MSE Seminar - Professor Michele V. Manuel- University of Florida
The Power of Thermodynamics and Kinetics in Lightweight Alloy Design
Modern materials contain extraordinary levels of complexity with components spanning a hierarchy of length scales. Designing materials that contain complex microstructures and demonstrate unique behaviors would be difficult solely using a reductionist approach to materials development. Although this approach has led to many technological breakthroughs, the rapid evolution of technology and the need for a shortened materials development cycle are driving materials scientists toward a more predictive approach based on design. A powerful utility in this endeavor is the use of computational thermodynamic and kinetic tools. The integration of these tools into a systems-based materials design methodology that couples experimental research with theory and mechanistic modeling has been established to accelerate materials development. Microstructural properties can be expressed as thermodynamic parameters that are predictable by computational thermodynamic tools, while kinetic simulations can assist in elucidating processing-structure relationships to quantify microstructural evolution. Experimental prototypes are then created to experimentally analyze and validate the design models that feed back into the working design for optimizing materials performance while minimizing design iterations. A roadmap for materials design and its relationship to computational thermodynamics and kinetics will be discussed in its application to structural materials where active mechanisms are complex and interacting. This talk focuses on the high temperature magnesium alloy development as a model system. It will be shown that strategically pairing experimental and computational methodologies will minimize the need for large-scale experiments while simultaneously promoting the rapid development of materials.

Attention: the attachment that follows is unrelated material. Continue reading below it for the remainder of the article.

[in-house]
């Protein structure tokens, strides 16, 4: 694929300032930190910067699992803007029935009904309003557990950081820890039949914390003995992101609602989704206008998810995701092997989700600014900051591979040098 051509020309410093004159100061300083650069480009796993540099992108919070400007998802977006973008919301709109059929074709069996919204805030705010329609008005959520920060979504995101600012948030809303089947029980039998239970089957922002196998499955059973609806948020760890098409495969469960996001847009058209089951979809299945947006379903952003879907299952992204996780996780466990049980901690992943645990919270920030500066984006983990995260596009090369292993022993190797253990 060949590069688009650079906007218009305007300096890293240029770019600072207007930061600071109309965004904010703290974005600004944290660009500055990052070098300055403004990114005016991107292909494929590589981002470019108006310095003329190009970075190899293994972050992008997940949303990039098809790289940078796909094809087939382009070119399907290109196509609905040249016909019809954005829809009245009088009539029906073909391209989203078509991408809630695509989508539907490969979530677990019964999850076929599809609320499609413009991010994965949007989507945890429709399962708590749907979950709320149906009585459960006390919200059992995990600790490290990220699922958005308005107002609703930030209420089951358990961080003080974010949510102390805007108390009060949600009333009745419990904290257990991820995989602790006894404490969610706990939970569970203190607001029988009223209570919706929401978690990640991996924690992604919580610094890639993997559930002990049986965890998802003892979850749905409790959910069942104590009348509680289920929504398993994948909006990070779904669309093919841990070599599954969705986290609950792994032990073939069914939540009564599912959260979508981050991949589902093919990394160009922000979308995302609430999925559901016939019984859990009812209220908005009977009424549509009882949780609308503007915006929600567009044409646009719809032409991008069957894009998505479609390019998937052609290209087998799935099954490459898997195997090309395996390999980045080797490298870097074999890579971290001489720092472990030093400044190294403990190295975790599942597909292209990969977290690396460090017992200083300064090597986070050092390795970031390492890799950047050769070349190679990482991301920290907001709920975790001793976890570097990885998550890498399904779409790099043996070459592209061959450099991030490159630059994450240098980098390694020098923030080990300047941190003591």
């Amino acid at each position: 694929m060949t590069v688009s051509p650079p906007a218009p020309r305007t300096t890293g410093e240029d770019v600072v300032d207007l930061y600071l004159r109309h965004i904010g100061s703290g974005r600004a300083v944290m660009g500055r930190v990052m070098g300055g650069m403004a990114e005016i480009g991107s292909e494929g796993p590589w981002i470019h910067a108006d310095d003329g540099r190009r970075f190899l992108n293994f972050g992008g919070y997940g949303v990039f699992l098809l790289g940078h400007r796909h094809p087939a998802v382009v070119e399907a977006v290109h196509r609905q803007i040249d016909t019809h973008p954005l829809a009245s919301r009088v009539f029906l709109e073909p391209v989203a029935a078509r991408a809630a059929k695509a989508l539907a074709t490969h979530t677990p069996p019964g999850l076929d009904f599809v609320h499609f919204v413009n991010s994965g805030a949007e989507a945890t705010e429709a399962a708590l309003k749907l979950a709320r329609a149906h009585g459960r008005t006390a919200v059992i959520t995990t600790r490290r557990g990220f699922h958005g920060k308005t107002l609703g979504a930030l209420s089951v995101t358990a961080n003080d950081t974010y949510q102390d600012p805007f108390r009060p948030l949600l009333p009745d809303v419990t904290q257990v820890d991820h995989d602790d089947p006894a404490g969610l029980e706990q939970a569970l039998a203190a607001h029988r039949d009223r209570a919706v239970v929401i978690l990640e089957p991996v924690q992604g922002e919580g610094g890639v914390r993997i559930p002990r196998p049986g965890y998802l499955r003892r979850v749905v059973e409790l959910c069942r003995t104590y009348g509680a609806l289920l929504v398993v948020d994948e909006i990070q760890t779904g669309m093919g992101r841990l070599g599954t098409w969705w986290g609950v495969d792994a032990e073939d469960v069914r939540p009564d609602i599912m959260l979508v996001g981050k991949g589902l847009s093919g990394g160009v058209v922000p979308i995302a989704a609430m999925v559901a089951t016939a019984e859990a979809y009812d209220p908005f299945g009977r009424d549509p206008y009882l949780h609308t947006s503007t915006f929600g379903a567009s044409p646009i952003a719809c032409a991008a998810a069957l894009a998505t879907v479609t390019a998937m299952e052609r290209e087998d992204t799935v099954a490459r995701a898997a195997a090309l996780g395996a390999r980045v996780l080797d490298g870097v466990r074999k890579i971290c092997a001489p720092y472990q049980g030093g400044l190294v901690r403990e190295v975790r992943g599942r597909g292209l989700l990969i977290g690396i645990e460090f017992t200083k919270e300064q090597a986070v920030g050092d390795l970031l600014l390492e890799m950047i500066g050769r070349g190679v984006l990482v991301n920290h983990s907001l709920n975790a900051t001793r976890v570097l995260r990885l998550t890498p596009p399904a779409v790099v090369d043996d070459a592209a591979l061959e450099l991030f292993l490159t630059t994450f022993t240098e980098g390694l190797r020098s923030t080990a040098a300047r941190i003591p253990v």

Michele Manuel is an Associate Professor in the Department of Materials Science and Engineering at the University of Florida. She received her Ph.D in Materials Science and Engineering at Northwestern University in 2007 and her B.S. in Materials Science and Engineering at the University of Florida. She is the recipient of the NSF CAREER, NASA Early Career Faculty, ASM Bradley Stoughton Award for Young Teachers, AVS Recognition for Excellence in Leadership, TMS Early Career Faculty, TMS Young Leaders Professional Development, and TMS/JIM International Scholar Awards. Her research lies in the basic understanding of the relationship between processing, structure, properties and performance. She uses a systems-based materials design approach that couples experimental research with theory and mechanistic modeling for the accelerated development of materials. Her current research is focused on the use of systems-level design methods to advance the development of new materials through microstructure optimization. Of specific interest are lightweight alloys, self-healing metals, shape memory alloys, materials in extreme environments – specifically under high magnetic fields or under irradiation, and computational thermodynamics and kinetics.